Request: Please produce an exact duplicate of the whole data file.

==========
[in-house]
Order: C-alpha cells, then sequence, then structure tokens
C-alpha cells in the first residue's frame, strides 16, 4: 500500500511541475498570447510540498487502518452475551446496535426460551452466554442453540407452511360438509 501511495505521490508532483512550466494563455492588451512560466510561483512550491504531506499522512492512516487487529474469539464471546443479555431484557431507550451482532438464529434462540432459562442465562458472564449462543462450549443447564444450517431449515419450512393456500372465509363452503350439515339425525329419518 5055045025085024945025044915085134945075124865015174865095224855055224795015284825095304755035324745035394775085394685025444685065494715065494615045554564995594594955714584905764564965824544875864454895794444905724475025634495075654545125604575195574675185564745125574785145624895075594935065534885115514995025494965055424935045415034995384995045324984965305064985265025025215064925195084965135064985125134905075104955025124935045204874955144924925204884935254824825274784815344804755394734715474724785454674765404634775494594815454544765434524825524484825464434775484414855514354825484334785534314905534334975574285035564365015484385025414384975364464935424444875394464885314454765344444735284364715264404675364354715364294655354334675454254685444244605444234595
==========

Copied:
[in-house]
Order: C-alpha cells, then sequence, then structure tokens
C-alpha cells in the first residue's frame, strides 16, 4: 500500500511541475498570447510540498487502518452475551446496535426460551452466554442453540407452511360438509 501511495505521490508532483512550466494563455492588451512560466510561483512550491504531506499522512492512516487487529474469539464471546443479555431484557431507550451482532438464529434462540432459562442465562458472564449462543462450549443447564444450517431449515419450512393456500372465509363452503350439515339425525329419518 5055045025085024945025044915085134945075124865015174865095224855055224795015284825095304755035324745035394775085394685025444685065494715065494615045554564995594594955714584905764564965824544875864454895794444905724475025634495075654545125604575195574675185564745125574785145624895075594935065534885115514995025494965055424935045415034995384995045324984965305064985265025025215064925195084965135064985125134905075104955025124935045204874955144924925204884935254824825274784815344804755394734715474724785454674765404634775494594815454544765434524825524484825464434775484414855514354825484334785534314905534334975574285035564365015484385025414384975364464935424444875394464885314454765344444735284364715264404675364354715364294655354334675454254685444244605444234595